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ACCT 424  (3-3-0)  Financial Statement Analysis: This course is a study of the process of business analysis through the evaluation of financial statements. Topics include analysis of financial statements and ratio, strategic, prospective, equity, and credit analysis. This course presumes an understanding of accounting principles in order to successfully master the course content. While some accounting concepts may be reviewed, this course is about the analysis and evaluation of financial information based on Generally Accepted Accounting Principles. Students must be able to express the analysis of cases and other course work in writing that meets professional standards. This course is cross listed with FINC 424.
Prerequisite: ACCT 211 And ACCT 212 with a grade of "B" or better And FINC 311 with a grade of "C" or better
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ACCT 425  (3-3-0)  Forensic and Fraud Analysis: This course helps students understand the principles of forensic accounting and fraud examination. Students will learn how and why financial fraud occurs and techniques to identify and investigate these frauds. Topics include fraud prevention, fraud detection, fraud investigation, management fraud, and other key forensic topics.
Prerequisite: ACCT 211 And ACCT 212
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ACCT 430  (3-3-0)  Accounting Theory: A study of contemporary financial accounting issues, emphasizing the role of accounting theory in accounting policy decisions; the social, political, and economic influences on the establishment of accounting standards; and the history of the accounting profession and accounting thought.
Prerequisite: ACCT 312
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ACCT 450  (3-3-0)  Accounting Internship: This course provides students with practical experience in the field of accounting in private and public organizations (including industry). Formal class meetings before and after the internship are required to evaluate the work experience of students. The program must be arranged in advance and approved by the department chairperson. This course is not open to students with credit from any similar program in the institution.
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BADM 200  (3-3-0)  Principles of Business: This course provides students with a basic study of business activity and how it relates to the economic society. The course is designed to help students develop a basic understanding of the areas of economics, management, marketing, accounting, and finance.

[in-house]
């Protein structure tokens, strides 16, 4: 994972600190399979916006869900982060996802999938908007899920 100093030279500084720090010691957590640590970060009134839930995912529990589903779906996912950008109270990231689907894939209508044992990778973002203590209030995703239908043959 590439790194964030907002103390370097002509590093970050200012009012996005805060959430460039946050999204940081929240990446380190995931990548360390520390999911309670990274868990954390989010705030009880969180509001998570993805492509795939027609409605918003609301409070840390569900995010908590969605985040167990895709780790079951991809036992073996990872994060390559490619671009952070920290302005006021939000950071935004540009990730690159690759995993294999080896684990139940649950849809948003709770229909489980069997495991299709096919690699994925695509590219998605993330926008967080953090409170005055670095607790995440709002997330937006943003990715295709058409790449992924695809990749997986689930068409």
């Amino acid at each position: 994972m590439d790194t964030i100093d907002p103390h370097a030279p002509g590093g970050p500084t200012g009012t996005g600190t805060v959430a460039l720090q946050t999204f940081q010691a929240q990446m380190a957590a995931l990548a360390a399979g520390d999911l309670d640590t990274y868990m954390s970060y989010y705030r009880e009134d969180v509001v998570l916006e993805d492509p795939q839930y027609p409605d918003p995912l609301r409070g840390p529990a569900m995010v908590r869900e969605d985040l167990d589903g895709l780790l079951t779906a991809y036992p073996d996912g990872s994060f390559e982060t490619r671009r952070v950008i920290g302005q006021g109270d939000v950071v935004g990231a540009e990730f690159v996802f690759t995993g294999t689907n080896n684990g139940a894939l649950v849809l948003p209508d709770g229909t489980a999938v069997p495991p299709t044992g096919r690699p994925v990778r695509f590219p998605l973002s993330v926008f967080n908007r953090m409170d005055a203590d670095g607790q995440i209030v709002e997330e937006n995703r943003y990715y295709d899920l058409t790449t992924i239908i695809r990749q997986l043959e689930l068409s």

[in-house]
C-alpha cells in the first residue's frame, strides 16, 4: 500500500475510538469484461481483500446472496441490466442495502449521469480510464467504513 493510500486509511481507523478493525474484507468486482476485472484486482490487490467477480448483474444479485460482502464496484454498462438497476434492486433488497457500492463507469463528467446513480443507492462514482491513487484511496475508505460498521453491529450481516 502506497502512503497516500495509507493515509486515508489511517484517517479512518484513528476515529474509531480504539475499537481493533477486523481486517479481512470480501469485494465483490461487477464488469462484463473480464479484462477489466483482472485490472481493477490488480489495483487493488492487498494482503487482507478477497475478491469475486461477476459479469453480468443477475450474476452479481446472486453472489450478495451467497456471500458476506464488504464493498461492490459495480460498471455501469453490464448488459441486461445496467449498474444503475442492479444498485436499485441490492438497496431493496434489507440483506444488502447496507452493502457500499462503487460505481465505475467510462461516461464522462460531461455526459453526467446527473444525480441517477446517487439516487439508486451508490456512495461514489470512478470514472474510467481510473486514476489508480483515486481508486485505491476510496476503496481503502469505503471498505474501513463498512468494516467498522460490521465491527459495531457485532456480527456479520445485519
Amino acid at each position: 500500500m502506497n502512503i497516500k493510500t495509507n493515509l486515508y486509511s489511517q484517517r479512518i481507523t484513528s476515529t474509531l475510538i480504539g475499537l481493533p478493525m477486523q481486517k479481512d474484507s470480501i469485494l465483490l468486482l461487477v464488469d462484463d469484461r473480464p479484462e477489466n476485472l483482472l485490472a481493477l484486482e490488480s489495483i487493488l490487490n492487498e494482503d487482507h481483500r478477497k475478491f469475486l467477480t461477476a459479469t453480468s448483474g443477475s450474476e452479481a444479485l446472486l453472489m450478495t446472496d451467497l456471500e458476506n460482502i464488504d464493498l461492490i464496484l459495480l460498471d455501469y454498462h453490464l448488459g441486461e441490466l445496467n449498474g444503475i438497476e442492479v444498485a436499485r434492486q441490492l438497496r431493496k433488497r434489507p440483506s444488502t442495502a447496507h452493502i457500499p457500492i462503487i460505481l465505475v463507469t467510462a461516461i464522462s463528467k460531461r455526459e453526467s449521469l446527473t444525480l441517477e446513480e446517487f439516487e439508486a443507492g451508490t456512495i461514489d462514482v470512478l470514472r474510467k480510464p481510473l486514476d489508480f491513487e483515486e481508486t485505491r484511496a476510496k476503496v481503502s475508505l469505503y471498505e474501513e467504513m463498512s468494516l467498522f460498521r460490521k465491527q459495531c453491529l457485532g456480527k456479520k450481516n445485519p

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BADM 209  (3-3-0)  Legal Environments of Business: An overview of law and the legal environment of business, emphasizing those parts of law necessary to understand and appreciate the regulatory role of government and including such topics as constitutional law, contracts, torts, business ethics, business organizations, and government regulations.
Prerequisite: ENGL 110 And PHIL 110
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BADM 214  (3-1-2)  Microcomputer Applications in Business: This course is designed to develop an understanding of the computer as a business and personal tool. Students will get a working knowledge of a variety of software programs such as spreadsheets, word processing, databases, and presentations. Projects that simulate business applications are provided.
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BADM 412  (3-3-0)  Business Law: A study of the basic concepts of law applicable to the business profession and business endeavors, covering such topics as contracts, torts, commercial paper, agency, property, business organizations and constitutional protection.
Prerequisite: BADM 209
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FINC 100  (2-2-0)  Financial Literacy: This course examines basic financial terms and concepts and is designed to provide students with some of the skills and knowledge that they need to manage their finances and be informed consumers. Topics covered include savings, credit and debt; budgeting; student loans; credit cards; insurance; buying a car; your first house, etc
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FINC 311  (3-3-0)  Principles of Finance: A course in basic financial management, including the study of the nature of financial management, financial analysis, working capital management, and long-term investment decisions.
Prerequisite: ACCT 211 And (ECON 211 Or ECON 212)
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FINC 315  (3-3-0)  Entrepreneurial Finance: This course will help students to develop the understanding and skills necessary to become more effective stewards of their small business finances. This course integrates all aspects of planning using finances in a person's small business. It incorporates the preparation of a financial plan for a small business that involves the preparation of balance sheets, income statements, sources of financial resources and the various forms of business ownership. Various techniques and tools will be reviewed, as will the understanding of income tax laws and their impact on small business. This course is cross listed with ENTR 315.
Prerequisite: FINC 311